The study, Feusner noted, advances the understanding of BDD by providing evidence that the "hard wiring" of patients' brain networks is abnormal.

"These abnormal brain networks could relate to how they perceive, feel and behave," he said. "This is significant because it could possibly lead to us being able to identify early on if someone is predisposed to developing this problem."


Contact: Mark Wheeler
University of California - Los Angeles

Related medicine news :

1. OCD Treatment
2. How “OCD Rescue Program” Helps People Reduce Obsessive Compulsive Disorder –
3. Motherhood May Spur Obsessive-Compulsive Behavior in Some
4. The New eBook 'A Subtle Addiction - Attacking the Y Generation ', Author Peter McIntosh Addresses Children's Obsession with Cell Phones
5. Magnetic Brain Stimulation May Temporarily Dull Nicotine Craving
6. Voices Against Brain Cancer Responds to Research Identifying New Way Doctors Can Detect Whether Breast Cancer Will Spread to Brain
7. Bipolar Disorder Drugs May Tweak Genes Affecting Brain
8. Ingredient in New MS Drug Linked to Serious Brain Disease
9. Binge eating curbed by deep brain stimulation in animal model, Penn study shows
10. New research findings on the brains guardian cells
11. Anti-smoking ads with strong arguments, not flashy editing, trigger part of brain involving behavior change
Post Your Comments:
(Date:12/1/2015)... ... December 01, 2015 , ... The importance of volumetric ... the focus of numerous abstracts accepted for presentation here, at the 101st Annual ... abstracts highlight the use of Volpara Solutions’ quantitative breast imaging software tools for ...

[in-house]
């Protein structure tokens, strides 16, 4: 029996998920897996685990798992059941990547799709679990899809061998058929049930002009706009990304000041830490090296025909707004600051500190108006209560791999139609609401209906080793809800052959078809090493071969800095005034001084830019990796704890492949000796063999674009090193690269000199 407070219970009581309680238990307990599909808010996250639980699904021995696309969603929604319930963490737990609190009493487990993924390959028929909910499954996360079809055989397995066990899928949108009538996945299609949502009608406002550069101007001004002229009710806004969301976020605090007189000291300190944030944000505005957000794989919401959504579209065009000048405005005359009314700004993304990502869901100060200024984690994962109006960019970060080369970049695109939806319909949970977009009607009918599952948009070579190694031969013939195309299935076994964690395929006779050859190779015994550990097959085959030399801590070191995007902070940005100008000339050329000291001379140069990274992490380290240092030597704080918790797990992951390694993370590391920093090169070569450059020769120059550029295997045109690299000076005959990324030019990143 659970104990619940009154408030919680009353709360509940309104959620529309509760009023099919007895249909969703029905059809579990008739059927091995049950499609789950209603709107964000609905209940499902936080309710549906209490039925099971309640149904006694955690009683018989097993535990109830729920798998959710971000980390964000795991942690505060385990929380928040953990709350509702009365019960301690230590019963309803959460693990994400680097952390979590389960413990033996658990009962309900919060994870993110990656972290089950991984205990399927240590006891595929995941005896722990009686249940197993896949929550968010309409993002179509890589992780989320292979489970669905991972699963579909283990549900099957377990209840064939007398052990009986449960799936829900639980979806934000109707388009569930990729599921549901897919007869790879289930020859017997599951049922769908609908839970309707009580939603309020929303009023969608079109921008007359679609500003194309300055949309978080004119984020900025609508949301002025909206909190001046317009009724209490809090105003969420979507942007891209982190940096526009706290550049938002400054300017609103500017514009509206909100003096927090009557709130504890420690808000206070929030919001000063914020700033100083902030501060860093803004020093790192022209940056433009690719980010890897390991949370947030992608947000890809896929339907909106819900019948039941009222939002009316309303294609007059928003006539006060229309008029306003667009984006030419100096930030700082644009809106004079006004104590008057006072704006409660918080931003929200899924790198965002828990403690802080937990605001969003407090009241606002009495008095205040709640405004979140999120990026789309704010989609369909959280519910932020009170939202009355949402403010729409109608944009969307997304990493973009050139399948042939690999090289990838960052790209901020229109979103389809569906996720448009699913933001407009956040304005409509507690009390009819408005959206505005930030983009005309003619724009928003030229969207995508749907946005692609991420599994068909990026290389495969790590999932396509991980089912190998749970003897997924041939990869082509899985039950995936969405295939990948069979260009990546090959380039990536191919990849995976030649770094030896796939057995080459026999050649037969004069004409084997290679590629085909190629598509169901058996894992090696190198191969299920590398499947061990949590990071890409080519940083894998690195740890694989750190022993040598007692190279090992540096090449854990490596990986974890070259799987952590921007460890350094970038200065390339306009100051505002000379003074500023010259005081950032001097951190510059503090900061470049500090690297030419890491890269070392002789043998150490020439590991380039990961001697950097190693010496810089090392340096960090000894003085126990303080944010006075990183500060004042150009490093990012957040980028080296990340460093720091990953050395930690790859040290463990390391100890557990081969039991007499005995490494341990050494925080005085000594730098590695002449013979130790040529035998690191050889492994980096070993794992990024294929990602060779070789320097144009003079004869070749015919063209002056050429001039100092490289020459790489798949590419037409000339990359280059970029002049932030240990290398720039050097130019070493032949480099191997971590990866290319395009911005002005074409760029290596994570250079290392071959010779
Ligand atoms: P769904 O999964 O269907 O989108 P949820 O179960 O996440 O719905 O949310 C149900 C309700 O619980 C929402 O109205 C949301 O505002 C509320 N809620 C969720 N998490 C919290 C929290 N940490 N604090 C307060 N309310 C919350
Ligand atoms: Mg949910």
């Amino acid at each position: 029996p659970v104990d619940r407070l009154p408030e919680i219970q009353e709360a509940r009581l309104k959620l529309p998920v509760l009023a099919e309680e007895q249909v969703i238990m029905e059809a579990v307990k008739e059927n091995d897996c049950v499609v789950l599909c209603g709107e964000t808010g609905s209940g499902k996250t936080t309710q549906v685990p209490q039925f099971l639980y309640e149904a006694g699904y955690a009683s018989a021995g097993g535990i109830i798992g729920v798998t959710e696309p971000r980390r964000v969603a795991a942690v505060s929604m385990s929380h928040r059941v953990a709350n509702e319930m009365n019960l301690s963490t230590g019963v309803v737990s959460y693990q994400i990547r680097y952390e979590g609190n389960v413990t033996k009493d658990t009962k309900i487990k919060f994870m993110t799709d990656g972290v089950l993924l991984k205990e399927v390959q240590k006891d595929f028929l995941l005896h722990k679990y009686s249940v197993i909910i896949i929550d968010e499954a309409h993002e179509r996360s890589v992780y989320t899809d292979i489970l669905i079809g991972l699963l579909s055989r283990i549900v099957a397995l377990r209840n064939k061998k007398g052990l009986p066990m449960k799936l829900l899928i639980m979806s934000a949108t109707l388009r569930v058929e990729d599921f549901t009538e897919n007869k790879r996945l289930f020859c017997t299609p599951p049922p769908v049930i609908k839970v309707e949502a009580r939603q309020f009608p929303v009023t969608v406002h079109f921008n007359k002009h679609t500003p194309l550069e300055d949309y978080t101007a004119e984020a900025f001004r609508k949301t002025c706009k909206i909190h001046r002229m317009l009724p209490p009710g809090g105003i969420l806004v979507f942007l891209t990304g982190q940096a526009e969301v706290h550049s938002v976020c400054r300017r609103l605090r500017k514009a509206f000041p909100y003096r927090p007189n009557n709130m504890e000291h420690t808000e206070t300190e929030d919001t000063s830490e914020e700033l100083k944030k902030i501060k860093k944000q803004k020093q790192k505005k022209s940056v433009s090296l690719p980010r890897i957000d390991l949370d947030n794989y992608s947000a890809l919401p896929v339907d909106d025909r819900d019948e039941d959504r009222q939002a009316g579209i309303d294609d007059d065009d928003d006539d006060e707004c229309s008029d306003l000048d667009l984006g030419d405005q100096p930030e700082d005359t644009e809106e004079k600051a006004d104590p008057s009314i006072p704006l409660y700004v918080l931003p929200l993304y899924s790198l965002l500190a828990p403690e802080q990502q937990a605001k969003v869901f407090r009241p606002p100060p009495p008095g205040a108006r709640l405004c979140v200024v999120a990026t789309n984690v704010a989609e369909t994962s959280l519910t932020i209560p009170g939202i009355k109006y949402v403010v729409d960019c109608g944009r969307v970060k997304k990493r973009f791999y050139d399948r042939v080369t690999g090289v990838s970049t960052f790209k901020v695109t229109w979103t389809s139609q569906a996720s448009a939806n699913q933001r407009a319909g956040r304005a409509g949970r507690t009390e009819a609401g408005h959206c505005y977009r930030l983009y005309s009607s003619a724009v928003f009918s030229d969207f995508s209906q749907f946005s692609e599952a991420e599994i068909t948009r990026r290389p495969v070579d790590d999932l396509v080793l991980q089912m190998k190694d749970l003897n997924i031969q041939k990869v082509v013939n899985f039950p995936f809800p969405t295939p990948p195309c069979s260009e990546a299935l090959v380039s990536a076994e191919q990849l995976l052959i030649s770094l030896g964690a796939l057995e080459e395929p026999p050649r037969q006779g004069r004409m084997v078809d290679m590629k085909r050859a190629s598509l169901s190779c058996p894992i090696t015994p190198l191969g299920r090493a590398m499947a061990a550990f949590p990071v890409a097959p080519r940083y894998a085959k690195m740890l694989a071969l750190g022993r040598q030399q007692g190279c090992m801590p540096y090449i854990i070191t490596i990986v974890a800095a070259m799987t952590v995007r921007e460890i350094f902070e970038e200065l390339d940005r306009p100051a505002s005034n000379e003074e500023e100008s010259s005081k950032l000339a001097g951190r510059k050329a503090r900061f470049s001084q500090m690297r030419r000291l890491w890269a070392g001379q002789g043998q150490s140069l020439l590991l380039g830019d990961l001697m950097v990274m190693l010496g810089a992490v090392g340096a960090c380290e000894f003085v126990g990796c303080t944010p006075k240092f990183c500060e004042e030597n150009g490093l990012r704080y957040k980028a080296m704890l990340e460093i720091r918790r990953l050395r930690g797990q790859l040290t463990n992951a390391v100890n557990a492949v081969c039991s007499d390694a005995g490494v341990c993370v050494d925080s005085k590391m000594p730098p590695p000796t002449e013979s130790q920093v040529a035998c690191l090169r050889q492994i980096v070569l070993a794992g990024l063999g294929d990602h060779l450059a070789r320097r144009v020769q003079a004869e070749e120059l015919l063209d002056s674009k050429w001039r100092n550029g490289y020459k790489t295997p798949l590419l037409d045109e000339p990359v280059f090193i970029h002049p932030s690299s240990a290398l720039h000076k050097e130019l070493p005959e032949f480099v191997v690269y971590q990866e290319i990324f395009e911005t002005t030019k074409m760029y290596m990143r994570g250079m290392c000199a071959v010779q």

(Date:12/1/2015)... , ... December 01, 2015 , ... ... independence is everything. That is why Hollister Incorporated has launched the VaPro Plus ... this next product in the VaPro touch free catheter portfolio,” said Michael Gresavage, ...
(Date:12/1/2015)... ... 01, 2015 , ... SAN FRANCISCO, Calif. (December 1, 2015) ... has awarded Education and Developmental Therapies (EDT), an Applied Behavior Analysis (ABA) service ... special needs providers that excel in synthesizing the areas of clinical quality, staff ...
(Date:12/1/2015)... ... , ... McLean, VA., December 1, 2015 - Octo Consulting ... agile development contract to support the National Geospatial-Intelligence Agency's (NGA) IT Services Directorate. ... infrastructure, as well as operations and sustainment support to the NGA’s Agile Web ...
(Date:12/1/2015)... ... December 01, 2015 , ... ... for the care management and population health arenas, is pleased to announce that ... cost containment services, has successfully implemented the ACUITY Complete Care™ Management to back ...
Breaking Medicine News(10 mins):
(Date:12/1/2015)... , Dec. 1, 2015 A federal court has ... to dismiss a lawsuit filed by the Pharmaceutical Care Management ... 900, a new law that forces employers and consumers ... Arkansas must now defend a law ... PCMA President and CEO Mark Merritt . --> ...
(Date:12/1/2015)... 2015  Athletic apparel company Tommie Copper ... pay $1.35 million to settle Federal Trade Commission ... compression clothing would relieve severe and chronic pain ... Tommie Copper,s proposed settlement ... its founder and chairman Thomas Kallish ...
(Date:12/1/2015)... 1, 2015 Assurex Health, Inc. today ... giving healthcare providers an expanded range of options ... suffering from depression, anxiety, bipolar disorder, posttraumatic stress ... i .   --> ... the addition of two new drug classes, 17 ...
Breaking Medicine Technology: